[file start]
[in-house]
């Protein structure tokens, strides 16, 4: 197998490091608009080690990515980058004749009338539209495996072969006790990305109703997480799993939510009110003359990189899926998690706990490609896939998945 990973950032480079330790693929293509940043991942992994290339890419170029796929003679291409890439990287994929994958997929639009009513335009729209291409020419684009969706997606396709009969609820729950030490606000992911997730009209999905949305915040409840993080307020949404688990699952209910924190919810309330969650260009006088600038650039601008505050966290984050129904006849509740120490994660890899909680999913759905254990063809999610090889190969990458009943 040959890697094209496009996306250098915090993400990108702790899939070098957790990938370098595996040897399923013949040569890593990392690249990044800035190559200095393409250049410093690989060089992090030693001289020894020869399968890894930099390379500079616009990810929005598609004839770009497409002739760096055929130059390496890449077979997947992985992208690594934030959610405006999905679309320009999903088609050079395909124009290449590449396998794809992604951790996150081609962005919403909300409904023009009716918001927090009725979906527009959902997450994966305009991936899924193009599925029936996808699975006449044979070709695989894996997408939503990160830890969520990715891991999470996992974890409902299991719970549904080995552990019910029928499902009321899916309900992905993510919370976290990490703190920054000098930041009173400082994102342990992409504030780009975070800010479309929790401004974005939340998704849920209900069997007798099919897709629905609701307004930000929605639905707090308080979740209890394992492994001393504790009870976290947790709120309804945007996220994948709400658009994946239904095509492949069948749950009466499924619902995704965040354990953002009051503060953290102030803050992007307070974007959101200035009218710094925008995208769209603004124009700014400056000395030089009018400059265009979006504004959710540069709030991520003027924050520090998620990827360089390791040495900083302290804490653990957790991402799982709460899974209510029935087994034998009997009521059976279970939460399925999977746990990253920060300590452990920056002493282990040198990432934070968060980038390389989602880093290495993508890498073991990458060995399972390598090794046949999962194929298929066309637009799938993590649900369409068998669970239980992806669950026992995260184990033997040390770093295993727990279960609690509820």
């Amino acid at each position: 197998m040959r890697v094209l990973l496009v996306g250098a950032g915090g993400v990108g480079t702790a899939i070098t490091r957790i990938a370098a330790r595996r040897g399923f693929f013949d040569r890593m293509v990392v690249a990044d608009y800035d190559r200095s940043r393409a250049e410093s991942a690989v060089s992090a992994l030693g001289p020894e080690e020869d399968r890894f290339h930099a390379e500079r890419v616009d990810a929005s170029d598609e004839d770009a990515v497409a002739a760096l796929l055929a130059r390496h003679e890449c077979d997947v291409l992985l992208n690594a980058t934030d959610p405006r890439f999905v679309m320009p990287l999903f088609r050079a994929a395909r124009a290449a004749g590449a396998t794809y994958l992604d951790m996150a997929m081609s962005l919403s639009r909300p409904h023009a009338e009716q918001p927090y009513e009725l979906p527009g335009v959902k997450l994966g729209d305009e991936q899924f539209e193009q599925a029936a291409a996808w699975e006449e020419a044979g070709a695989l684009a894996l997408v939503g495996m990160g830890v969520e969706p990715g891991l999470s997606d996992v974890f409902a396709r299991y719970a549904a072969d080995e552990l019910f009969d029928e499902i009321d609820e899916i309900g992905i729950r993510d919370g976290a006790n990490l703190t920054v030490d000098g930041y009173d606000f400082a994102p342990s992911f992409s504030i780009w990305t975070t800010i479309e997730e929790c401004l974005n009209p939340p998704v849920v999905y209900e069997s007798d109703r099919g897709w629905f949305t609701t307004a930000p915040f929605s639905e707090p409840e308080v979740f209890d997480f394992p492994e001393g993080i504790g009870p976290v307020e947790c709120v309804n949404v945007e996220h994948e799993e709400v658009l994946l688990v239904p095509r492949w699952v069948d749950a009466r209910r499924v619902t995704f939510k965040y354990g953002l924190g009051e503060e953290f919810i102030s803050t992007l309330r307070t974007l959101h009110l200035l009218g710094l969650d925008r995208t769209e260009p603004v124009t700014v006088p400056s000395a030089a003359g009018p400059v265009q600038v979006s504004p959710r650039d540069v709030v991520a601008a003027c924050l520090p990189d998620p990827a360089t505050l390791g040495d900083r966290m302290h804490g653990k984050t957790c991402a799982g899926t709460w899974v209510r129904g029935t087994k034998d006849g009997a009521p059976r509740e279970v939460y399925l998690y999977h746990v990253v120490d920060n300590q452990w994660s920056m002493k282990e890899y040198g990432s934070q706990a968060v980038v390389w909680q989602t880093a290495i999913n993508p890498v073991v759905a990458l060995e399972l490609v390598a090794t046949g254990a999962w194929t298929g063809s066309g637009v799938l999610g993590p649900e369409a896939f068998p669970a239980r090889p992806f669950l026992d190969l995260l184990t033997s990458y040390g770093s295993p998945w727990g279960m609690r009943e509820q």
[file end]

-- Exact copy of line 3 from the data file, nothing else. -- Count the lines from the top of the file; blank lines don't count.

């Amino acid at each position: 197998m040959r890697v094209l990973l496009v996306g250098a950032g915090g993400v990108g480079t702790a899939i070098t490091r957790i990938a370098a330790r595996r040897g399923f693929f013949d040569r890593m293509v990392v690249a990044d608009y800035d190559r200095s940043r393409a250049e410093s991942a690989v060089s992090a992994l030693g001289p020894e080690e020869d399968r890894f290339h930099a390379e500079r890419v616009d990810a929005s170029d598609e004839d770009a990515v497409a002739a760096l796929l055929a130059r390496h003679e890449c077979d997947v291409l992985l992208n690594a980058t934030d959610p405006r890439f999905v679309m320009p990287l999903f088609r050079a994929a395909r124009a290449a004749g590449a396998t794809y994958l992604d951790m996150a997929m081609s962005l919403s639009r909300p409904h023009a009338e009716q918001p927090y009513e009725l979906p527009g335009v959902k997450l994966g729209d305009e991936q899924f539209e193009q599925a029936a291409a996808w699975e006449e020419a044979g070709a695989l684009a894996l997408v939503g495996m990160g830890v969520e969706p990715g891991l999470s997606d996992v974890f409902a396709r299991y719970a549904a072969d080995e552990l019910f009969d029928e499902i009321d609820e899916i309900g992905i729950r993510d919370g976290a006790n990490l703190t920054v030490d000098g930041y009173d606000f400082a994102p342990s992911f992409s504030i780009w990305t975070t800010i479309e997730e929790c401004l974005n009209p939340p998704v849920v999905y209900e069997s007798d109703r099919g897709w629905f949305t609701t307004a930000p915040f929605s639905e707090p409840e308080v979740f209890d997480f394992p492994e001393g993080i504790g009870p976290v307020e947790c709120v309804n949404v945007e996220h994948e799993e709400v658009l994946l688990v239904p095509r492949w699952v069948d749950a009466r209910r499924v619902t995704f939510k965040y354990g953002l924190g009051e503060e953290f919810i102030s803050t992007l309330r307070t974007l959101h009110l200035l009218g710094l969650d925008r995208t769209e260009p603004v124009t700014v006088p400056s000395a030089a003359g009018p400059v265009q600038v979006s504004p959710r650039d540069v709030v991520a601008a003027c924050l520090p990189d998620p990827a360089t505050l390791g040495d900083r966290m302290h804490g653990k984050t957790c991402a799982g899926t709460w899974v209510r129904g029935t087994k034998d006849g009997a009521p059976r509740e279970v939460y399925l998690y999977h746990v990253v120490d920060n300590q452990w994660s920056m002493k282990e890899y040198g990432s934070q706990a968060v980038v390389w909680q989602t880093a290495i999913n993508p890498v073991v759905a990458l060995e399972l490609v390598a090794t046949g254990a999962w194929t298929g063809s066309g637009v799938l999610g993590p649900e369409a896939f068998p669970a239980r090889p992806f669950l026992d190969l995260l184990t033997s990458y040390g770093s295993p998945w727990g279960m609690r009943e509820q």